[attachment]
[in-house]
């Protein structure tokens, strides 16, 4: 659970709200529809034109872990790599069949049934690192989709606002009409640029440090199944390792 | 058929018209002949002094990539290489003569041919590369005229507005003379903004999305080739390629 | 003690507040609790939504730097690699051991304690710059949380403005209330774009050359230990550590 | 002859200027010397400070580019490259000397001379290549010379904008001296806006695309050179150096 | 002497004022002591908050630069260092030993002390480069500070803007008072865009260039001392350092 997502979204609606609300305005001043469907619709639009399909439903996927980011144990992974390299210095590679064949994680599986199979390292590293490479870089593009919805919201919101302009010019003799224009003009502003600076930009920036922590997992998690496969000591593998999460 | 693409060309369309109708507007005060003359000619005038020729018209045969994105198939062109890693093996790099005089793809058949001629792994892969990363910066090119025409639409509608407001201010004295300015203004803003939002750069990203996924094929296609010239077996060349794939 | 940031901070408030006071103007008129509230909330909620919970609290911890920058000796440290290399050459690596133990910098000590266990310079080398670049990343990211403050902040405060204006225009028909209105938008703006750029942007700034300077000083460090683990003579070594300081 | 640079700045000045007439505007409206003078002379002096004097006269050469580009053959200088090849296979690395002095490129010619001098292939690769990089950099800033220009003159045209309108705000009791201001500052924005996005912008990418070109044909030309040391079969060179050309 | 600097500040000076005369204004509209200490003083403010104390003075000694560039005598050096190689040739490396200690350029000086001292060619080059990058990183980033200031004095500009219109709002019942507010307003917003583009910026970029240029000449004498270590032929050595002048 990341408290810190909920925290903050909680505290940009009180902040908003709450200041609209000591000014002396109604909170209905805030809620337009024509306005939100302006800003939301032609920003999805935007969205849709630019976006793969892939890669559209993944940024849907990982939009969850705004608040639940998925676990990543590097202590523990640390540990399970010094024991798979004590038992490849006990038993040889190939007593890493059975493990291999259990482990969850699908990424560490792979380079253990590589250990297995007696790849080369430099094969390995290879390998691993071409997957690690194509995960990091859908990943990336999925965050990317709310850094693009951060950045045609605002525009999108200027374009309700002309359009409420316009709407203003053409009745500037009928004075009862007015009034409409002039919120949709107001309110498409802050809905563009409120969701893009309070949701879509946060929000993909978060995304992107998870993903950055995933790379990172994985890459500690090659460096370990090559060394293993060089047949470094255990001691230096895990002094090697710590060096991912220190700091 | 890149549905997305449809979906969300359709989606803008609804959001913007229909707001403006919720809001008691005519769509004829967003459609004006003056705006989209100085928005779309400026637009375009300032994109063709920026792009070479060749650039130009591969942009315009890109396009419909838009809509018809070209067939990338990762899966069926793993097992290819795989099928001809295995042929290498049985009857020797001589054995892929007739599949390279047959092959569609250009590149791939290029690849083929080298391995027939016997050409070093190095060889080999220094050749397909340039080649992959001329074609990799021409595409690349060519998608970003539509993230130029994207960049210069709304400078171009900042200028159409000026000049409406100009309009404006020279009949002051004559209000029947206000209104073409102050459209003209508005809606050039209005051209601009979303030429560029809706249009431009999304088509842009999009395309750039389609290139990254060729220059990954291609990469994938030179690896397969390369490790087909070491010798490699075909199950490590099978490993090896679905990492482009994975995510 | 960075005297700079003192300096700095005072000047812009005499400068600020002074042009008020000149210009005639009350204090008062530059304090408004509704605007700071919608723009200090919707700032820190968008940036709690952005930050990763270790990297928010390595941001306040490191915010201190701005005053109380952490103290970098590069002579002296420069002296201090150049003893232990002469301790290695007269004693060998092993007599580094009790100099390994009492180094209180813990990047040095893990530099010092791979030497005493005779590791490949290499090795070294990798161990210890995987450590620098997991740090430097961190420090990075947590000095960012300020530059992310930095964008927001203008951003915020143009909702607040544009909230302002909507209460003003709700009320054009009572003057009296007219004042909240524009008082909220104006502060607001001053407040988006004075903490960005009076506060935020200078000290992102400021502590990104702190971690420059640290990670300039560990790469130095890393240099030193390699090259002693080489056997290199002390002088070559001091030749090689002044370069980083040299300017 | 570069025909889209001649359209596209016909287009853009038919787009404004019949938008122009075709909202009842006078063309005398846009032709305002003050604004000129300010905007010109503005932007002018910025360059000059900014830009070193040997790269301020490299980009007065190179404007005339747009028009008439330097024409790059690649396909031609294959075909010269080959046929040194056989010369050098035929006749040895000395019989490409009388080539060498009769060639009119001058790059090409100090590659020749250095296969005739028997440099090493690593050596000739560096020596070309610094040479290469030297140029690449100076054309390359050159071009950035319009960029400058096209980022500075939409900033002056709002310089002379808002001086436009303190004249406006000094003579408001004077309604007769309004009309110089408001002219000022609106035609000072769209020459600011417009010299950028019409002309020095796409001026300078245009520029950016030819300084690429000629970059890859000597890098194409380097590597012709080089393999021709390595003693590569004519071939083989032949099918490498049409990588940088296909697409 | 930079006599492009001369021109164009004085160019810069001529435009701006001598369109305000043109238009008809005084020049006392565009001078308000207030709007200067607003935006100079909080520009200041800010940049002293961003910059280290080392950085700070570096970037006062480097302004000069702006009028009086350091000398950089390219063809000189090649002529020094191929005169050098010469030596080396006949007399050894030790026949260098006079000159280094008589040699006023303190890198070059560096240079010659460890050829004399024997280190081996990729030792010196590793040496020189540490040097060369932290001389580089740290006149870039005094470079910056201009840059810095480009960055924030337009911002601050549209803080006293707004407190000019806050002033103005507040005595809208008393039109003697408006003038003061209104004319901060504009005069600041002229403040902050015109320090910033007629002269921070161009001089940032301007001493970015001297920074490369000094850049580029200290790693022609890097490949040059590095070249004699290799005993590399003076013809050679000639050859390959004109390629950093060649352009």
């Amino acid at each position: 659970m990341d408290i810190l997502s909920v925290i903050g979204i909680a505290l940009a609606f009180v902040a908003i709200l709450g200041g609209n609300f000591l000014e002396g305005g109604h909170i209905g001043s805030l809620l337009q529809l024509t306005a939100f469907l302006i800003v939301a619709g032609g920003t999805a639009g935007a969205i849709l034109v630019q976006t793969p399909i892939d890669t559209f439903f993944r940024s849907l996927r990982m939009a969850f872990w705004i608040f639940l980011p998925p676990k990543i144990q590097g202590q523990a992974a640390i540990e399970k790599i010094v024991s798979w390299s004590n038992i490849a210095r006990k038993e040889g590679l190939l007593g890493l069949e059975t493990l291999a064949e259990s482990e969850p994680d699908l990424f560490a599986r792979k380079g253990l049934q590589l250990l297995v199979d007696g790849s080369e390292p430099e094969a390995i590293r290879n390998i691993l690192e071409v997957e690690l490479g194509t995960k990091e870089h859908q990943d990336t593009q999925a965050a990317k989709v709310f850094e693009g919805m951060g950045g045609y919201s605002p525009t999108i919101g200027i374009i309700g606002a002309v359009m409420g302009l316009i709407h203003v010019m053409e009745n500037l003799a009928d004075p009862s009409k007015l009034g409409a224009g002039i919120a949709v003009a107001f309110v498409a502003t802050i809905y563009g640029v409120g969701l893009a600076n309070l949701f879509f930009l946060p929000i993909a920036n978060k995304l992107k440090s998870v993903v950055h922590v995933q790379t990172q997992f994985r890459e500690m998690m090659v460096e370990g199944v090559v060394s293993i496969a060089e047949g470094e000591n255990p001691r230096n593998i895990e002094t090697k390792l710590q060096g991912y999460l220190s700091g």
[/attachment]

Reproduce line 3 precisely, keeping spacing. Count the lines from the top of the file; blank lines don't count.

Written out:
């Amino acid at each position: 659970m990341d408290i810190l997502s909920v925290i903050g979204i909680a505290l940009a609606f009180v902040a908003i709200l709450g200041g609209n609300f000591l000014e002396g305005g109604h909170i209905g001043s805030l809620l337009q529809l024509t306005a939100f469907l302006i800003v939301a619709g032609g920003t999805a639009g935007a969205i849709l034109v630019q976006t793969p399909i892939d890669t559209f439903f993944r940024s849907l996927r990982m939009a969850f872990w705004i608040f639940l980011p998925p676990k990543i144990q590097g202590q523990a992974a640390i540990e399970k790599i010094v024991s798979w390299s004590n038992i490849a210095r006990k038993e040889g590679l190939l007593g890493l069949e059975t493990l291999a064949e259990s482990e969850p994680d699908l990424f560490a599986r792979k380079g253990l049934q590589l250990l297995v199979d007696g790849s080369e390292p430099e094969a390995i590293r290879n390998i691993l690192e071409v997957e690690l490479g194509t995960k990091e870089h859908q990943d990336t593009q999925a965050a990317k989709v709310f850094e693009g919805m951060g950045g045609y919201s605002p525009t999108i919101g200027i374009i309700g606002a002309v359009m409420g302009l316009i709407h203003v010019m053409e009745n500037l003799a009928d004075p009862s009409k007015l009034g409409a224009g002039i919120a949709v003009a107001f309110v498409a502003t802050i809905y563009g640029v409120g969701l893009a600076n309070l949701f879509f930009l946060p929000i993909a920036n978060k995304l992107k440090s998870v993903v950055h922590v995933q790379t990172q997992f994985r890459e500690m998690m090659v460096e370990g199944v090559v060394s293993i496969a060089e047949g470094e000591n255990p001691r230096n593998i895990e002094t090697k390792l710590q060096g991912y999460l220190s700091g």